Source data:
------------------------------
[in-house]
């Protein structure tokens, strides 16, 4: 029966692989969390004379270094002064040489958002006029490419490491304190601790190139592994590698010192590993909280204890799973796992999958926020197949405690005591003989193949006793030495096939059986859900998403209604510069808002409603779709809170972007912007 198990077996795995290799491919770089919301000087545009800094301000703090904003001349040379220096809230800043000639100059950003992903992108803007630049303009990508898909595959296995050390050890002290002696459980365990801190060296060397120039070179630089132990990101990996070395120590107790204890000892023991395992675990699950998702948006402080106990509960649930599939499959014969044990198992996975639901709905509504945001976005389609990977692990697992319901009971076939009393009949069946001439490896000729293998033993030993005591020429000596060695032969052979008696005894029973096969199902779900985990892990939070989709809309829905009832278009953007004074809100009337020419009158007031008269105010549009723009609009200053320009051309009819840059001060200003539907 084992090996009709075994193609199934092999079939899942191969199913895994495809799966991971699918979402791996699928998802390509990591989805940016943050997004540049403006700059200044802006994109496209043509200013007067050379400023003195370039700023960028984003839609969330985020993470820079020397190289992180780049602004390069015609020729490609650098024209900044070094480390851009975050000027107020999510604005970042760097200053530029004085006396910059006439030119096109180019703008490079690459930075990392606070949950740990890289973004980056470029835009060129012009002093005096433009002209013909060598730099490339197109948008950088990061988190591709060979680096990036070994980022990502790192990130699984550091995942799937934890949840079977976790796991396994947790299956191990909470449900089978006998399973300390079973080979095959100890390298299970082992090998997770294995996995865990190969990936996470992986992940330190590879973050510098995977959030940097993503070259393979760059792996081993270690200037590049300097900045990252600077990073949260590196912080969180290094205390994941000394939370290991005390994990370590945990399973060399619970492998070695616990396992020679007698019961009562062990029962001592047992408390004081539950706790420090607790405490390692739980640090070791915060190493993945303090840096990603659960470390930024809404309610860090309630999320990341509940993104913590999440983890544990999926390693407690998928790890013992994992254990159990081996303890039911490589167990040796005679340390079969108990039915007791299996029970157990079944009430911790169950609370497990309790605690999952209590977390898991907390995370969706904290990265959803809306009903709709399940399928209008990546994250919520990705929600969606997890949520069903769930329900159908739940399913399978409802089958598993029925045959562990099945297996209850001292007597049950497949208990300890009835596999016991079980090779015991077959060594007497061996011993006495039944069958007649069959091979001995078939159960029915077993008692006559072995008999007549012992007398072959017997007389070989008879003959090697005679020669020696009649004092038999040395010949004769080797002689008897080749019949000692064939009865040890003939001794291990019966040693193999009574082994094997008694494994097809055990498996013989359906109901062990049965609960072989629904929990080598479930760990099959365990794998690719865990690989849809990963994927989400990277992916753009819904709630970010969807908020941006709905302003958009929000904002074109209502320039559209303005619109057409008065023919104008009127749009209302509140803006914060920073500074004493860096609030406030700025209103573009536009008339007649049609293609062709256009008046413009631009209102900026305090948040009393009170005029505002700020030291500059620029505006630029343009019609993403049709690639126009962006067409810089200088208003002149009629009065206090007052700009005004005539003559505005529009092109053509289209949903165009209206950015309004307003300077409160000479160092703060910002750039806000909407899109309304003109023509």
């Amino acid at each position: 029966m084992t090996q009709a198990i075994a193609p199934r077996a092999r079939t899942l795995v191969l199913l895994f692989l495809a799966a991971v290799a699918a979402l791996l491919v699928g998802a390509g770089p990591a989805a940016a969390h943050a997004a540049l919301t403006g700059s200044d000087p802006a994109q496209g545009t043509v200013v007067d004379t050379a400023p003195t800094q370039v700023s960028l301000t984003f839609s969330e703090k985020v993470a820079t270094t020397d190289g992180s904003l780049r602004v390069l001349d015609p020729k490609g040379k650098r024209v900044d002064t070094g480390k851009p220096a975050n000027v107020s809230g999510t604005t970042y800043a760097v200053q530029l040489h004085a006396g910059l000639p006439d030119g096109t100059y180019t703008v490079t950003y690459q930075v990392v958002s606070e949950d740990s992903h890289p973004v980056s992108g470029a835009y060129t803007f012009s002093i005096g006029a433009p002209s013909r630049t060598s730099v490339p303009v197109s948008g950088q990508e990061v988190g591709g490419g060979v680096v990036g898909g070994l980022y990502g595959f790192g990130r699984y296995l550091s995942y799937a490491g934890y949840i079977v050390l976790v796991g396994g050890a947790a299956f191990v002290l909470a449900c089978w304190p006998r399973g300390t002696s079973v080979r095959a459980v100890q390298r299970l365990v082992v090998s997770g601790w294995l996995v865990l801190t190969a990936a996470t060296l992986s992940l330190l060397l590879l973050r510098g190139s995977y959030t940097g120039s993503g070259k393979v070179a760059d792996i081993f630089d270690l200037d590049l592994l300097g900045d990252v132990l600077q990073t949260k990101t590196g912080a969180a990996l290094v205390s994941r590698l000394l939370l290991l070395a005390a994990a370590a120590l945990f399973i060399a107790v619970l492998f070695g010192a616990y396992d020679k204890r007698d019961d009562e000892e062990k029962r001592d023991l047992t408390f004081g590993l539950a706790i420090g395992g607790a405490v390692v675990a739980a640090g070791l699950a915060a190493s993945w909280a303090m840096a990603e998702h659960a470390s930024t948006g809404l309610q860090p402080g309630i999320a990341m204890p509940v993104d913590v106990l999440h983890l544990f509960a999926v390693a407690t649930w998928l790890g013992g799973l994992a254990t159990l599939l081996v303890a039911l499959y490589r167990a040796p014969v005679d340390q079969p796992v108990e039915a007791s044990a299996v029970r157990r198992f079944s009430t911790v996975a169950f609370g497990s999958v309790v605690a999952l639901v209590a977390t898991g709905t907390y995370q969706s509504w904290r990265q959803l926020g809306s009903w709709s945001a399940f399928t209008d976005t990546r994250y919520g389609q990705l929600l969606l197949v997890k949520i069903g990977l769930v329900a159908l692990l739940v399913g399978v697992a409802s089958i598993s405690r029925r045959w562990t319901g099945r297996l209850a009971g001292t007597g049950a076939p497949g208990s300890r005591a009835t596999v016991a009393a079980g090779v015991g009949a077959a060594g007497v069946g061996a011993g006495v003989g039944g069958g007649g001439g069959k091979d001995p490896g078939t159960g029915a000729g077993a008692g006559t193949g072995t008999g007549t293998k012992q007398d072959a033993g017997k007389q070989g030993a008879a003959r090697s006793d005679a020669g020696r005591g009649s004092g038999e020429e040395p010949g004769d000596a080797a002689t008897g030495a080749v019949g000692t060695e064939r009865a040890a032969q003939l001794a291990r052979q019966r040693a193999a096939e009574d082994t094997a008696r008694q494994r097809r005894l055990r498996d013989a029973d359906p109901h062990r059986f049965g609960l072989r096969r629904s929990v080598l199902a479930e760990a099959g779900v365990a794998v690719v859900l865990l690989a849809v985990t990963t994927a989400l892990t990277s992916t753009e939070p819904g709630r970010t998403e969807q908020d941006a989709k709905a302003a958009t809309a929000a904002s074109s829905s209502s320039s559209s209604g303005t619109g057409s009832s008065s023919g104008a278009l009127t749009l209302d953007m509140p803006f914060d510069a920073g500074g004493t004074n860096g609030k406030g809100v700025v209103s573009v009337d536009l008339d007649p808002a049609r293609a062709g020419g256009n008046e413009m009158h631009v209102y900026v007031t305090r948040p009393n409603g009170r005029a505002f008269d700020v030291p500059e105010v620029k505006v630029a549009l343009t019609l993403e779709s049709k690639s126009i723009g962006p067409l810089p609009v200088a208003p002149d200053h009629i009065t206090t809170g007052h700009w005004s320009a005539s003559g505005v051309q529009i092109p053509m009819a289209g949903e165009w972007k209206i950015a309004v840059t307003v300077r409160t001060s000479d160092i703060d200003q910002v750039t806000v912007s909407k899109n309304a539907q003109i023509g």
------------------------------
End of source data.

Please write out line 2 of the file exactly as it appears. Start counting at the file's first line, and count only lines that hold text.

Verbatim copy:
């Protein structure tokens, strides 16, 4: 029966692989969390004379270094002064040489958002006029490419490491304190601790190139592994590698010192590993909280204890799973796992999958926020197949405690005591003989193949006793030495096939059986859900998403209604510069808002409603779709809170972007912007 198990077996795995290799491919770089919301000087545009800094301000703090904003001349040379220096809230800043000639100059950003992903992108803007630049303009990508898909595959296995050390050890002290002696459980365990801190060296060397120039070179630089132990990101990996070395120590107790204890000892023991395992675990699950998702948006402080106990509960649930599939499959014969044990198992996975639901709905509504945001976005389609990977692990697992319901009971076939009393009949069946001439490896000729293998033993030993005591020429000596060695032969052979008696005894029973096969199902779900985990892990939070989709809309829905009832278009953007004074809100009337020419009158007031008269105010549009723009609009200053320009051309009819840059001060200003539907 084992090996009709075994193609199934092999079939899942191969199913895994495809799966991971699918979402791996699928998802390509990591989805940016943050997004540049403006700059200044802006994109496209043509200013007067050379400023003195370039700023960028984003839609969330985020993470820079020397190289992180780049602004390069015609020729490609650098024209900044070094480390851009975050000027107020999510604005970042760097200053530029004085006396910059006439030119096109180019703008490079690459930075990392606070949950740990890289973004980056470029835009060129012009002093005096433009002209013909060598730099490339197109948008950088990061988190591709060979680096990036070994980022990502790192990130699984550091995942799937934890949840079977976790796991396994947790299956191990909470449900089978006998399973300390079973080979095959100890390298299970082992090998997770294995996995865990190969990936996470992986992940330190590879973050510098995977959030940097993503070259393979760059792996081993270690200037590049300097900045990252600077990073949260590196912080969180290094205390994941000394939370290991005390994990370590945990399973060399619970492998070695616990396992020679007698019961009562062990029962001592047992408390004081539950706790420090607790405490390692739980640090070791915060190493993945303090840096990603659960470390930024809404309610860090309630999320990341509940993104913590999440983890544990999926390693407690998928790890013992994992254990159990081996303890039911490589167990040796005679340390079969108990039915007791299996029970157990079944009430911790169950609370497990309790605690999952209590977390898991907390995370969706904290990265959803809306009903709709399940399928209008990546994250919520990705929600969606997890949520069903769930329900159908739940399913399978409802089958598993029925045959562990099945297996209850001292007597049950497949208990300890009835596999016991079980090779015991077959060594007497061996011993006495039944069958007649069959091979001995078939159960029915077993008692006559072995008999007549012992007398072959017997007389070989008879003959090697005679020669020696009649004092038999040395010949004769080797002689008897080749019949000692064939009865040890003939001794291990019966040693193999009574082994094997008694494994097809055990498996013989359906109901062990049965609960072989629904929990080598479930760990099959365990794998690719865990690989849809990963994927989400990277992916753009819904709630970010969807908020941006709905302003958009929000904002074109209502320039559209303005619109057409008065023919104008009127749009209302509140803006914060920073500074004493860096609030406030700025209103573009536009008339007649049609293609062709256009008046413009631009209102900026305090948040009393009170005029505002700020030291500059620029505006630029343009019609993403049709690639126009962006067409810089200088208003002149009629009065206090007052700009005004005539003559505005529009092109053509289209949903165009209206950015309004307003300077409160000479160092703060910002750039806000909407899109309304003109023509």